When you’re at the very beginning of a research programme, it can feel like there’s an overwhelming amount of stuff that you are encouraged to engage with (including induction and Welcome) on top of getting started on your research.
My advice? Prioritise the activities that will help you build relationships with people. Yes, sometimes even over your research activity. It’s the people around you who can make all the difference to your PGR experience.
Your supervisory team
Probably the most obvious relationship to cultivate is that with your supervisor. Make a good start by making sure that you have similar expectations for this relationship (you could use this document as a conversation starter) and that you’re clear on the roles of your lead and co-supervisors. Find out who your mentor is.
Your PGR peers
There’s a reason why so many of the PGR-contributed posts on this blog talk about the value of community. Having a network of your peers will provide you with essential support throughout your programme – this will be people to share your success with, cry on the shoulders of, act as sounding boards for your crazier ideas, give advice, share experiences, laugh about it all with, and many other things. The best network is highly diverse, with peers at the same stage as you as well as those who are further along in their programme, those whose research is very close to yours and those from totally different disciplines, those with a similar life/educational experience to yours and those whose culture and background is significantly different. Sometimes you need someone who can closely identify with your situation, and sometimes you need someone to see things differently, to challenge your thinking or to just keep asking questions. Your PGR peers are likely to become your core support network, future research collaborators, and/or life-long friends. Look out for all kinds of events for PGRs from your School/Department, and the University Graduate School.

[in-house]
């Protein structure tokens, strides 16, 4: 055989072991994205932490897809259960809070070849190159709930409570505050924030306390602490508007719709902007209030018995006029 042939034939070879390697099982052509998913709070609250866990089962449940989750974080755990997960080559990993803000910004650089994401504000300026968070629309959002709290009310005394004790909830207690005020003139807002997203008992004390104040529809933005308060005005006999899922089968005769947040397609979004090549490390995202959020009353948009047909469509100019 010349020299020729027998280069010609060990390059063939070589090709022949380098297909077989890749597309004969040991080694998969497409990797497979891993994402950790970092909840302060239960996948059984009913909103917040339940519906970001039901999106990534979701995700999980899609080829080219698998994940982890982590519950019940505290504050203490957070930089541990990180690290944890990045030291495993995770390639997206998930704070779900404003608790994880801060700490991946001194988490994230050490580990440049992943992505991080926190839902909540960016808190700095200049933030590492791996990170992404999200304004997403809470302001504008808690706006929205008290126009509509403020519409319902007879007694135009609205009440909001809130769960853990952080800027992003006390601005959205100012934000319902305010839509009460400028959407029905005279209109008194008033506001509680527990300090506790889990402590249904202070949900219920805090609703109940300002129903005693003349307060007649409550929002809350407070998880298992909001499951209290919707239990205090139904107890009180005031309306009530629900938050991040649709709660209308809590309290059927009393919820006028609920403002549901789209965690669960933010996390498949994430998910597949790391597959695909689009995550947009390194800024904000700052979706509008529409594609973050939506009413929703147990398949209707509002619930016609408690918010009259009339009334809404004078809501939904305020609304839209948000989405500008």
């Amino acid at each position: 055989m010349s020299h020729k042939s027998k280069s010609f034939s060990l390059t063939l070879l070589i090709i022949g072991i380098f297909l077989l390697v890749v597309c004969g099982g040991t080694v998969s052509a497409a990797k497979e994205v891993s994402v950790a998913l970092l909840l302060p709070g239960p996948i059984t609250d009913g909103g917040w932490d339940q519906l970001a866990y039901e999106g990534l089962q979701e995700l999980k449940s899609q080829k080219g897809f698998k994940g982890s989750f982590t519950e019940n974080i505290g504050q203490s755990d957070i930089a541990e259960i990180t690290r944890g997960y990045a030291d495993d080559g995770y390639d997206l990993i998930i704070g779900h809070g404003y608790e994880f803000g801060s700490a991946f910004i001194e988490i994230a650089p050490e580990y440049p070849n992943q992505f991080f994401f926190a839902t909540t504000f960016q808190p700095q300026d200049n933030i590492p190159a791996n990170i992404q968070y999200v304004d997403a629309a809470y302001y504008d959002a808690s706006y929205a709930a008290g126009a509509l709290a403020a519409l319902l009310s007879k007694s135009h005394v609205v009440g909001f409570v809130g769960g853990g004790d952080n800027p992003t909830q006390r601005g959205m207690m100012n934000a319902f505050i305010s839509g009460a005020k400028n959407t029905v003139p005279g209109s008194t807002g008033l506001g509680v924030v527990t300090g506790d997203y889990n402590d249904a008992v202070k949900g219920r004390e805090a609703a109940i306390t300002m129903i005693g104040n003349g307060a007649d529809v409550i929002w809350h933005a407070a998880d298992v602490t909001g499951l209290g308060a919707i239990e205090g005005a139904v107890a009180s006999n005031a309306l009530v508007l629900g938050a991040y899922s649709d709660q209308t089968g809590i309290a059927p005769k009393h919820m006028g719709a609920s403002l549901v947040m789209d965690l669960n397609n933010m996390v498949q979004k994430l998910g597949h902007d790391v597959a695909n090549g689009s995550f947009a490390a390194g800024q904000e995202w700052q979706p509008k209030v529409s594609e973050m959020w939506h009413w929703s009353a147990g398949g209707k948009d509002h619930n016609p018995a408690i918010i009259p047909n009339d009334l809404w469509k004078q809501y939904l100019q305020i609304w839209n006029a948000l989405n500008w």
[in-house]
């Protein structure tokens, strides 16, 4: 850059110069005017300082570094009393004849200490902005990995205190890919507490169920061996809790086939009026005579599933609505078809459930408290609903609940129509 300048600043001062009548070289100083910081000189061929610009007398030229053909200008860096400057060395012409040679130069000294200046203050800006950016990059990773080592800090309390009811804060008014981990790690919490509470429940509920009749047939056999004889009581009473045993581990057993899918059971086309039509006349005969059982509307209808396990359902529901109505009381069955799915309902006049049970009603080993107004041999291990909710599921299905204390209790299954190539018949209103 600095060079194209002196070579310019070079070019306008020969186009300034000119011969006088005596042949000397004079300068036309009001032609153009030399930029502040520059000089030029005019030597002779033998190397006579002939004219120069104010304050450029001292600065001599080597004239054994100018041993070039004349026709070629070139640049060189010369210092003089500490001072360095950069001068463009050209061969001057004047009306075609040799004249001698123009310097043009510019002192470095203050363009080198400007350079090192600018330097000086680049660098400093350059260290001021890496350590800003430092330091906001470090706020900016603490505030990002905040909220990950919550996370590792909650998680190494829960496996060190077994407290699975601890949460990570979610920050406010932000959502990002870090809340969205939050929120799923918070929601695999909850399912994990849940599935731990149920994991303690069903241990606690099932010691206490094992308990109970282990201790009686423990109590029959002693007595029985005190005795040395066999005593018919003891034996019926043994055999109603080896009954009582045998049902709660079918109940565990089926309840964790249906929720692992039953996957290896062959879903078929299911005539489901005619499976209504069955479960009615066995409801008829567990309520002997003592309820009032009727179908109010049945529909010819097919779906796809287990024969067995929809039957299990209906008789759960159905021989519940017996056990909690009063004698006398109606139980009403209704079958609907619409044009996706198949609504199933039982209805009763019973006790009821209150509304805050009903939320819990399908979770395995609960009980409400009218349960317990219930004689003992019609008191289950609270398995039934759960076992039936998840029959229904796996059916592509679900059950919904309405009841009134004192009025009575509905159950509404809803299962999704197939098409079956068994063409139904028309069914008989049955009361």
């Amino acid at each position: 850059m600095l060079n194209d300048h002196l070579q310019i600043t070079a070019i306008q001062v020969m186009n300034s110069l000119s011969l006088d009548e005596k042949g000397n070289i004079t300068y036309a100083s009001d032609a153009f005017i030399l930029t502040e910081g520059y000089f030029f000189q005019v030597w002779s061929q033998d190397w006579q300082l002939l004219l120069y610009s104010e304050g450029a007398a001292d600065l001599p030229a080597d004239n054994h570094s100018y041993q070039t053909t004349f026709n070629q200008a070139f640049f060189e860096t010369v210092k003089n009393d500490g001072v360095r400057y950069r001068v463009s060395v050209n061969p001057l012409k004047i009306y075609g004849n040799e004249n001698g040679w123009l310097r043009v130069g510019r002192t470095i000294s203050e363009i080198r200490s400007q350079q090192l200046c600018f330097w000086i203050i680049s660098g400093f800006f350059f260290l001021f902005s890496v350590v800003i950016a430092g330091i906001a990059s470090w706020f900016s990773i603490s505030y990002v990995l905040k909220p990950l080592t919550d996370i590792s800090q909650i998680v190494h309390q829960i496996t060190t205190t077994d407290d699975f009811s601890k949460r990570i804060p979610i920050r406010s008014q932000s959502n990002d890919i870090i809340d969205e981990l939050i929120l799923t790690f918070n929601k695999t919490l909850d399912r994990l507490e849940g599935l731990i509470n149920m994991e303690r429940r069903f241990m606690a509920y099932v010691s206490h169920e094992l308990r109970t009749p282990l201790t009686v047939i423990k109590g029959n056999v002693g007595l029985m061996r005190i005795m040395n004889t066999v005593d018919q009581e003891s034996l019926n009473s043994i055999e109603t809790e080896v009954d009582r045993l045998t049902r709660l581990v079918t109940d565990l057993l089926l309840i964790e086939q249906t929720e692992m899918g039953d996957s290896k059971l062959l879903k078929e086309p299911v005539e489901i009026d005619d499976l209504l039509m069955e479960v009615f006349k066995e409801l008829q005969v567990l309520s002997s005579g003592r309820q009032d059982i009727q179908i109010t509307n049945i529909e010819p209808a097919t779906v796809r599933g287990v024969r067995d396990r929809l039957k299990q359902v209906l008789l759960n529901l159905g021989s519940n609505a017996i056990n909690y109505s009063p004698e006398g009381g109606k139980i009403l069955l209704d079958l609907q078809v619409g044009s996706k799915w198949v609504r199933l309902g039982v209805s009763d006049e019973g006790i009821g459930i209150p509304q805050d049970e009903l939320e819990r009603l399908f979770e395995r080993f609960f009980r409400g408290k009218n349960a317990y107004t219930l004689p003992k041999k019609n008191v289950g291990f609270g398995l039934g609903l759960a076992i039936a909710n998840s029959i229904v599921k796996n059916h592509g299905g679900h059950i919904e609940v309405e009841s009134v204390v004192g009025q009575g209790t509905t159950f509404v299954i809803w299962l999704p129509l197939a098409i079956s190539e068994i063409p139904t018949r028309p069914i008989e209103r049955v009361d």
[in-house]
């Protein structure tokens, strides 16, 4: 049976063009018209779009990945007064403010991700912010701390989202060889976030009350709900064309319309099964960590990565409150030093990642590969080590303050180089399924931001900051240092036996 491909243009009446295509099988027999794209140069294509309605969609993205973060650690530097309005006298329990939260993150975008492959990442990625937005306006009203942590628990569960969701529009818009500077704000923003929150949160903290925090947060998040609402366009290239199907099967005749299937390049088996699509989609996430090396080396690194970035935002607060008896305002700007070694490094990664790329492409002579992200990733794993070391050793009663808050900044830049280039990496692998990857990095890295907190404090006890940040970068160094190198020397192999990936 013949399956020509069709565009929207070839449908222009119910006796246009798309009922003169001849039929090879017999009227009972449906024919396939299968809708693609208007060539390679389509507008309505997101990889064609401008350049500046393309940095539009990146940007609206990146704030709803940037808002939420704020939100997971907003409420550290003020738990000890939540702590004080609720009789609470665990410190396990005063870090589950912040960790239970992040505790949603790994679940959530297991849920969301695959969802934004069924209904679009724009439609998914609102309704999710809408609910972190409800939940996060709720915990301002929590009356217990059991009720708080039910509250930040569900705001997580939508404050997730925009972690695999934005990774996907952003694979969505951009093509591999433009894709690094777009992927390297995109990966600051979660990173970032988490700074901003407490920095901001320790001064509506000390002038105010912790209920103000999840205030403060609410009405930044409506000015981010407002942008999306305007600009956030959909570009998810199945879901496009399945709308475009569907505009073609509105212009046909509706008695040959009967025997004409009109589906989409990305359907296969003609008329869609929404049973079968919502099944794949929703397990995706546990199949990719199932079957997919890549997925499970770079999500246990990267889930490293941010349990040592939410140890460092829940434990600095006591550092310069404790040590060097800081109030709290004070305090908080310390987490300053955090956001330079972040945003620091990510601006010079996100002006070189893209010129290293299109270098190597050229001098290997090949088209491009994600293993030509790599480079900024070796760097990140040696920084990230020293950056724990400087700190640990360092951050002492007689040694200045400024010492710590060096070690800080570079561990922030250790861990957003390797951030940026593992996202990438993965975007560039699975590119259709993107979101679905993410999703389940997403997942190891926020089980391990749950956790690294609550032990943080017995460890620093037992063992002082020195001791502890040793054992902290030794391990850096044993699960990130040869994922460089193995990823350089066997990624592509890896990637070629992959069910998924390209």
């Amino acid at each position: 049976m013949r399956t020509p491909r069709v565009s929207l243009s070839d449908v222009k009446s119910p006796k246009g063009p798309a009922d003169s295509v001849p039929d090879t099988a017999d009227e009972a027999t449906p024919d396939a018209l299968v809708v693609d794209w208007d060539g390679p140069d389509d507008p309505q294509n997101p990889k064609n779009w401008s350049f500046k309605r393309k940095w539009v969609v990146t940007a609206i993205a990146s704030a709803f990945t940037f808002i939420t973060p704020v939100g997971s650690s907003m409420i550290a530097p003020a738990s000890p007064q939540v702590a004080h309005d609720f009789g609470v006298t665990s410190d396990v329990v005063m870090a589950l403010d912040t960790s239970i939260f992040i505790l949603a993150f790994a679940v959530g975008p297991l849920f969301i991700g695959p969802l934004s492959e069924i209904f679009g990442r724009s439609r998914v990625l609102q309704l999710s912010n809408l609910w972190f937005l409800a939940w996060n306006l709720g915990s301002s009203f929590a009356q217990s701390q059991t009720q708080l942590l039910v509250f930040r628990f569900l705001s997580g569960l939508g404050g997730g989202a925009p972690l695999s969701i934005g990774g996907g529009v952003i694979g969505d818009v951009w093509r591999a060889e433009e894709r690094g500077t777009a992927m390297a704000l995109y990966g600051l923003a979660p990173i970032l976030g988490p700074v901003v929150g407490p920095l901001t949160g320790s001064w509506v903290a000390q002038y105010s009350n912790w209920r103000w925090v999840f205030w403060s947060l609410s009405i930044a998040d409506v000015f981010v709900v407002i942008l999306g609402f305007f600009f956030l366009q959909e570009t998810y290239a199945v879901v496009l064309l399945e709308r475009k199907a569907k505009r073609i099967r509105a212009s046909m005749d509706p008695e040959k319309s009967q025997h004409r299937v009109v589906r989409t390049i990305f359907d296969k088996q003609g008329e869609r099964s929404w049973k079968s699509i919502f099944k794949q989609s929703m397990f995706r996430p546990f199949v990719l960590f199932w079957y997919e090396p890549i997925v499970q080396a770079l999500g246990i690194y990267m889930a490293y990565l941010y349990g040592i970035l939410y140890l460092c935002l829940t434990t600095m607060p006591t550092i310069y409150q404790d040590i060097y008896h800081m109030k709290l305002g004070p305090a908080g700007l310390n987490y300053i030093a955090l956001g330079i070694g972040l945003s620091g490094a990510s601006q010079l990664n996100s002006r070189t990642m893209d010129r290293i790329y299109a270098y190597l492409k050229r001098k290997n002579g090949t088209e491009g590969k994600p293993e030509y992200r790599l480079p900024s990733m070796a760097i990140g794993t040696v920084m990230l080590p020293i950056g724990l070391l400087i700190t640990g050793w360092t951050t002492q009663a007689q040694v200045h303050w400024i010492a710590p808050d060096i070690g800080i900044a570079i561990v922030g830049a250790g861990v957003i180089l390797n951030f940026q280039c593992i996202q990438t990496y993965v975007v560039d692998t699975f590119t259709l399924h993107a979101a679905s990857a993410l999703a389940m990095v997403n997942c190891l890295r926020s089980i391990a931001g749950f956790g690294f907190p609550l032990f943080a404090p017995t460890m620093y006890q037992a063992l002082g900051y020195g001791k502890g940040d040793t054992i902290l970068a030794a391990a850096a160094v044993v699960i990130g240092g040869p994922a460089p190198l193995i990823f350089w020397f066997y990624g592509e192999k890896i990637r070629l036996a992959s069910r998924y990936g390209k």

While you’re building a network of those who share a first-hand understanding of your PGR experience, it’s also important to have friends and family to whom you can turn when you want a break from all that. Don’t forget to let them all know how you’re getting on in your new programme and that you still care about them!
There are lots of other people who will help and support you as you progress through your PGR programme, from administrators, technicians and librarians, to academics, participants and researchers. You are most definitely not alone, and putting the effort in to build your team at the beginning of your programme can help ensure you don’t feel like you are.
And, if it turns out that you did miss something important from the induction programme while you were busy making new friends, you will know plenty of people to ask…